There’s no denying that the past few years have been rough for Gene Coombs, an 86-year-old Korean War-era Army veteran.
The retired organic farmer and jack-of-all-trades has been spending solitary winters living in just a couple of the rooms of his ramshackle farmhouse on Route 202 in Troy, closing off the rest of the space in a futile effort to save money on heating fuel.
Despite that, he was still buying 230 gallons of oil a month, a cost that was hard to squeeze out of his small Social Security stipend. Because of macular degeneration, his eyesight has deteriorated, and now he is legally blind and can no longer drive.
All that can mean a lonely, hardscrabble life.
But recently — just in the past couple of weeks, in fact — there’s a new spring in the step of the friendly octogenarian. That’s due to the whirlwind of activity happening in his dooryard, on the spot where his barn had stood before it collapsed years ago.
A group of men and women — mostly veterans — had been coming to his property every day.
They’re armed with carpentry tools, lumber, doughnuts, carafes of coffee — and a plan.
They are building Coombs a new small house, which will be safe, efficient and manageable for an elderly man on his own. And they want it to be ready for him to move into before the winter.
They made him a promise, they said, and they intend to keep it.
“It’s been an all-out effort,” said Bob Sousa, the vice president of the United Farmer Veterans of Maine. “This is what happens when you have a bunch of vets working together.”
The new house is meant to be a fresh start for Coombs. But it’s also a fresh start for Sousa and the rest of the members of the nonprofit group, which had seen its fortunes rise during the past few years before crashing ignominiously to the ground.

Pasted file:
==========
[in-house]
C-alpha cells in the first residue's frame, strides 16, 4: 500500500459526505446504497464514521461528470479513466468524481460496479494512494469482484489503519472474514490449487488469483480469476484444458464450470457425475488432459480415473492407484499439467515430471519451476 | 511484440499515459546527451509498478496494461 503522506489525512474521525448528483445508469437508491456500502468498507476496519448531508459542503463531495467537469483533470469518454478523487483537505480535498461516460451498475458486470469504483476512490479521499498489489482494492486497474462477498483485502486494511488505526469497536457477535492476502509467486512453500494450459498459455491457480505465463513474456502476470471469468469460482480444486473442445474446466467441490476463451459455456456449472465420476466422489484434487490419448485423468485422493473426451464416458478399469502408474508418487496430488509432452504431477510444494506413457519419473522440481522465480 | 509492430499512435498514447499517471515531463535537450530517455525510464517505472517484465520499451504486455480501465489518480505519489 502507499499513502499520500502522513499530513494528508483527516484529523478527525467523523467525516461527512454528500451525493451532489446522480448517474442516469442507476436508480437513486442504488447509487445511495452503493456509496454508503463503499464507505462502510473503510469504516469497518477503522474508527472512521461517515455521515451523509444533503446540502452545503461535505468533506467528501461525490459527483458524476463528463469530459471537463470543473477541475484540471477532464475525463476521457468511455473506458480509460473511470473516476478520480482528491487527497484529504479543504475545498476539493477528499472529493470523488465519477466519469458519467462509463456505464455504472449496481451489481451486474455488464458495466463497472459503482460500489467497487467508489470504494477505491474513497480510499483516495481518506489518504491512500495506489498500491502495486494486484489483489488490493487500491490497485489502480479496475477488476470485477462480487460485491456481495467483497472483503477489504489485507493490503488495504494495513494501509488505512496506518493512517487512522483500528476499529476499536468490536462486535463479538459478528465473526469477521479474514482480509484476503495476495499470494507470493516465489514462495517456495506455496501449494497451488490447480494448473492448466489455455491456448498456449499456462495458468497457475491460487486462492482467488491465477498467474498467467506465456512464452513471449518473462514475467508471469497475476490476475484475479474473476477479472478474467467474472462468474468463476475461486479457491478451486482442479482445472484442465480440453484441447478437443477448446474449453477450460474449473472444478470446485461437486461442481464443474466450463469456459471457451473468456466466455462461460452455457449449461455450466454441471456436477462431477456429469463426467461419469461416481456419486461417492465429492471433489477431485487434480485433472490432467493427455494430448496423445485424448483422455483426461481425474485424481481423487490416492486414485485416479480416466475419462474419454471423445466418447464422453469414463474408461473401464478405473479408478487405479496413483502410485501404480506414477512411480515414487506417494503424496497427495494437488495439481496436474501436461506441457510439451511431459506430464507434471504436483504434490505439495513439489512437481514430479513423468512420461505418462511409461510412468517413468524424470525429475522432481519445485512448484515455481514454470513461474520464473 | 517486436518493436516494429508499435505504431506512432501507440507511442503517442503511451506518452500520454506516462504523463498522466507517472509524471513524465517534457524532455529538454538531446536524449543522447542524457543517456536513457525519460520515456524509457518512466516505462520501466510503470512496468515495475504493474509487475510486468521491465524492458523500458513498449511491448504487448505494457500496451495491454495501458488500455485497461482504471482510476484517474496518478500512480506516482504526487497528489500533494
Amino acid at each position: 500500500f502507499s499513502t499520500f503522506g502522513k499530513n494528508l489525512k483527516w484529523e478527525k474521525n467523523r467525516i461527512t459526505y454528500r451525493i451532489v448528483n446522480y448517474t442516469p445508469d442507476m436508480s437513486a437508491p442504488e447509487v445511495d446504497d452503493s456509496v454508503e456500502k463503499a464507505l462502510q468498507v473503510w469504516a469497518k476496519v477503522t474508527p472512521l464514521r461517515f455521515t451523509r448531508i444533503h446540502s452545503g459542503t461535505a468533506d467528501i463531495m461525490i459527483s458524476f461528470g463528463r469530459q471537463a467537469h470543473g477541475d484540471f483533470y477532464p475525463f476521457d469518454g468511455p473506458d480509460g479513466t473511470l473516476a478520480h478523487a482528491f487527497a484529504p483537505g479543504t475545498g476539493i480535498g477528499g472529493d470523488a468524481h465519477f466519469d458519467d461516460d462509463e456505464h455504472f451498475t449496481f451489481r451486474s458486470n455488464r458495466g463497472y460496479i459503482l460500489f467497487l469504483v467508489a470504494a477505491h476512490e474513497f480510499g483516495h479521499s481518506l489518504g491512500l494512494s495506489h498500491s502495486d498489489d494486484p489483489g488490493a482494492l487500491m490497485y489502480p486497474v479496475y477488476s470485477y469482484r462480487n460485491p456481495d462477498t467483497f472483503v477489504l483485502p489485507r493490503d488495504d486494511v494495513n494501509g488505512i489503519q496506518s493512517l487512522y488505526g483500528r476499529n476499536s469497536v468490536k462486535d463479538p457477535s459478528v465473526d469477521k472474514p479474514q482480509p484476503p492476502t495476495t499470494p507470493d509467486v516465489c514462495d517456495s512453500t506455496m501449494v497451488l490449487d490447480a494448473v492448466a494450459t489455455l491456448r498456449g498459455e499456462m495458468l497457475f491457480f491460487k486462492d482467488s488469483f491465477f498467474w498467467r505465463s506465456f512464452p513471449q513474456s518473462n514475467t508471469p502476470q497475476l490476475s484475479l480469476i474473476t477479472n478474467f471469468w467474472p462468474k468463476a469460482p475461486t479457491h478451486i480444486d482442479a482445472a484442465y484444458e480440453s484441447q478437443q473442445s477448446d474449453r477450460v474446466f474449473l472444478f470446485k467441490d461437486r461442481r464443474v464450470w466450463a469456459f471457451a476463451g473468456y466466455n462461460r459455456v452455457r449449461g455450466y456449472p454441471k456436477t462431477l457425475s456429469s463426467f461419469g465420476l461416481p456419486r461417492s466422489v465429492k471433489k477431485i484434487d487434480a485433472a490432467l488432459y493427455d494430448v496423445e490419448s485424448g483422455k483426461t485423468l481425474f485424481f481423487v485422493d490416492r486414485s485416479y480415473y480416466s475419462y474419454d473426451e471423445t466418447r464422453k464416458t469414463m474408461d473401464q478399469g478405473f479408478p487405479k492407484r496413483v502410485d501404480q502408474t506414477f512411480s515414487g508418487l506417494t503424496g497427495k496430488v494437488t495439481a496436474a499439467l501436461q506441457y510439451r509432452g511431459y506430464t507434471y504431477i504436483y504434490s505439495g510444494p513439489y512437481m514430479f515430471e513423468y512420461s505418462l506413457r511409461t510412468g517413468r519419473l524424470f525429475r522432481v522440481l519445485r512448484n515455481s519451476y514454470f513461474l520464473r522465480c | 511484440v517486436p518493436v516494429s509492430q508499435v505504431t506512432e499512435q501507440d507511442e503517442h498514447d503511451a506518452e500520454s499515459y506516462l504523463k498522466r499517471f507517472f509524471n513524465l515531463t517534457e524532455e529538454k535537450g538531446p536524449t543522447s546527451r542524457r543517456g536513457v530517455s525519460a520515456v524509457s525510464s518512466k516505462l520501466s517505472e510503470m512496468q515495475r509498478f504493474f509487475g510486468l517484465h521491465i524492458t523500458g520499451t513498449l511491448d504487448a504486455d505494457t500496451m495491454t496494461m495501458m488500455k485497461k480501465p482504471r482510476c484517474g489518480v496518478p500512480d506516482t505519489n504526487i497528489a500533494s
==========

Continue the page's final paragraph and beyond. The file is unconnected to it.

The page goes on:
The United Farmer Veterans of Maine had risen to prominence under the leadership of Jerry Ireland, a controversial Army veteran from Swanville. Ireland, who is fighting 13 charges of cruelty to animals connected to the alleged mistreatment and death in March of his heritage Mangalitsa pigs, was ousted from his position at the helm of the nonprofit in July, according to Sousa. In late August, he also stepped down from his post at the head of the MaineFirst Co-op, a for-profit venture that is a project of the United Farmer Veterans of Maine.
On the same day that Ireland stepped down from that role, Sousa worked to freeze the bank accounts for the MaineFirst Co-op, saying then that the finances were so convoluted they would require an internal audit as a first step.
Three weeks later, there are still questions lingering in his mind: questions about how money was and wasn’t used, and questions about how both entities will be able to move forward.
Previously, Sousa said, being connected to the nonprofit helped open doors to politicians and other movers and shakers who wanted to help the group’s goal of supporting Maine veteran farmers. Ever since the troubles began, those doors have slammed shut. But the needs remain, Sousa said.
“People won’t even talk to us, all because of the actions of one person,” he said. “It will take us awhile to get back some credibility. We’re trying to get back to our original mission statement, which is giving a hand up, not a hand out.”
Previous BDN efforts to contact Ireland through his attorney, Hunter Tzovarras, have been unsuccessful.
Coombs said that he was one of the people who was on the receiving end of promises from the veterans group under its old management. In his case, the promise was to build him a new house that would be ready by last fall.
It didn’t happen, which was a disappointment but not a surprise, he said.
“I’ve been around people before, so I didn’t expect too much,” he said.
The farmer’s life has been marked by ups and downs, joy and tragedy, he said. He’s raised children and had his heart broken by the death of his beloved companion.
He farmed organically before it was hip and sold his vegetables all over, although in recent years he has frequented the food pantry he used to support.
Right now, though, things are looking up. He’s enjoying the camaraderie and help from the veterans. And over the past two weeks, he’s been tickled about the way that his new house is rising, board by board.
“I’m surprised these people have gone to bat for me,” he said, adding that he is now eager to teach organic farming to the veterans. “I can’t be dead. I can’t retire. I’ve got too much work to do.”
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